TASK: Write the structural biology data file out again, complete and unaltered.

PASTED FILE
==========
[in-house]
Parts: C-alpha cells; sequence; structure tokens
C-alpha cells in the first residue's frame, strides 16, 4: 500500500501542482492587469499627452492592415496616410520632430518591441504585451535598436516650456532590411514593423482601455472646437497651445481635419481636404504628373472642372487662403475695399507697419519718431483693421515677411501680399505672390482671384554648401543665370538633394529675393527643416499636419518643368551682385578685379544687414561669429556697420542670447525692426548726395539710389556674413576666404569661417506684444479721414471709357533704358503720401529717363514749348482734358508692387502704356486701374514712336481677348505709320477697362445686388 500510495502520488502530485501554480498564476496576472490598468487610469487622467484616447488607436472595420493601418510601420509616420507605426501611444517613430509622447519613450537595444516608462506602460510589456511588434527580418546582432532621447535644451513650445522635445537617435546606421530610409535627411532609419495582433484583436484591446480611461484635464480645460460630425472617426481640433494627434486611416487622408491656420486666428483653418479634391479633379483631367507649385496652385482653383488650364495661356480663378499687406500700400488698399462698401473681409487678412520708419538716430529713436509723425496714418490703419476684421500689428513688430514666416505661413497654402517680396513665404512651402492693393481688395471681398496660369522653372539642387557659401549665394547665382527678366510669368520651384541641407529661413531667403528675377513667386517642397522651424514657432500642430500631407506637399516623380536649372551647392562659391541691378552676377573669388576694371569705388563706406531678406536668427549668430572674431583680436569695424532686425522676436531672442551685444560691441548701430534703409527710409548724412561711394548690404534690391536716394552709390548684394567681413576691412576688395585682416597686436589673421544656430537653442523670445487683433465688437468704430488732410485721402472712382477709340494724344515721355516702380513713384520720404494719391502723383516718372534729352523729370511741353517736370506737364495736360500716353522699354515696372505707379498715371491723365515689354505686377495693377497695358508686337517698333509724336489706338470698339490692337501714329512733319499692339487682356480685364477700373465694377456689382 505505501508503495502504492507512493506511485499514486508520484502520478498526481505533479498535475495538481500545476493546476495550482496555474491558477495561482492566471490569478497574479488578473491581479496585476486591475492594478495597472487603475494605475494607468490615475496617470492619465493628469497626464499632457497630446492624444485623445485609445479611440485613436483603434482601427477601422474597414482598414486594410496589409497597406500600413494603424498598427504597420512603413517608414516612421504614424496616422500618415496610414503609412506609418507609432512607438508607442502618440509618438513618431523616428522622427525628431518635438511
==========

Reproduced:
[in-house]
Parts: C-alpha cells; sequence; structure tokens
C-alpha cells in the first residue's frame, strides 16, 4: 500500500501542482492587469499627452492592415496616410520632430518591441504585451535598436516650456532590411514593423482601455472646437497651445481635419481636404504628373472642372487662403475695399507697419519718431483693421515677411501680399505672390482671384554648401543665370538633394529675393527643416499636419518643368551682385578685379544687414561669429556697420542670447525692426548726395539710389556674413576666404569661417506684444479721414471709357533704358503720401529717363514749348482734358508692387502704356486701374514712336481677348505709320477697362445686388 500510495502520488502530485501554480498564476496576472490598468487610469487622467484616447488607436472595420493601418510601420509616420507605426501611444517613430509622447519613450537595444516608462506602460510589456511588434527580418546582432532621447535644451513650445522635445537617435546606421530610409535627411532609419495582433484583436484591446480611461484635464480645460460630425472617426481640433494627434486611416487622408491656420486666428483653418479634391479633379483631367507649385496652385482653383488650364495661356480663378499687406500700400488698399462698401473681409487678412520708419538716430529713436509723425496714418490703419476684421500689428513688430514666416505661413497654402517680396513665404512651402492693393481688395471681398496660369522653372539642387557659401549665394547665382527678366510669368520651384541641407529661413531667403528675377513667386517642397522651424514657432500642430500631407506637399516623380536649372551647392562659391541691378552676377573669388576694371569705388563706406531678406536668427549668430572674431583680436569695424532686425522676436531672442551685444560691441548701430534703409527710409548724412561711394548690404534690391536716394552709390548684394567681413576691412576688395585682416597686436589673421544656430537653442523670445487683433465688437468704430488732410485721402472712382477709340494724344515721355516702380513713384520720404494719391502723383516718372534729352523729370511741353517736370506737364495736360500716353522699354515696372505707379498715371491723365515689354505686377495693377497695358508686337517698333509724336489706338470698339490692337501714329512733319499692339487682356480685364477700373465694377456689382 505505501508503495502504492507512493506511485499514486508520484502520478498526481505533479498535475495538481500545476493546476495550482496555474491558477495561482492566471490569478497574479488578473491581479496585476486591475492594478495597472487603475494605475494607468490615475496617470492619465493628469497626464499632457497630446492624444485623445485609445479611440485613436483603434482601427477601422474597414482598414486594410496589409497597406500600413494603424498598427504597420512603413517608414516612421504614424496616422500618415496610414503609412506609418507609432512607438508607442502618440509618438513618431523616428522622427525628431518635438511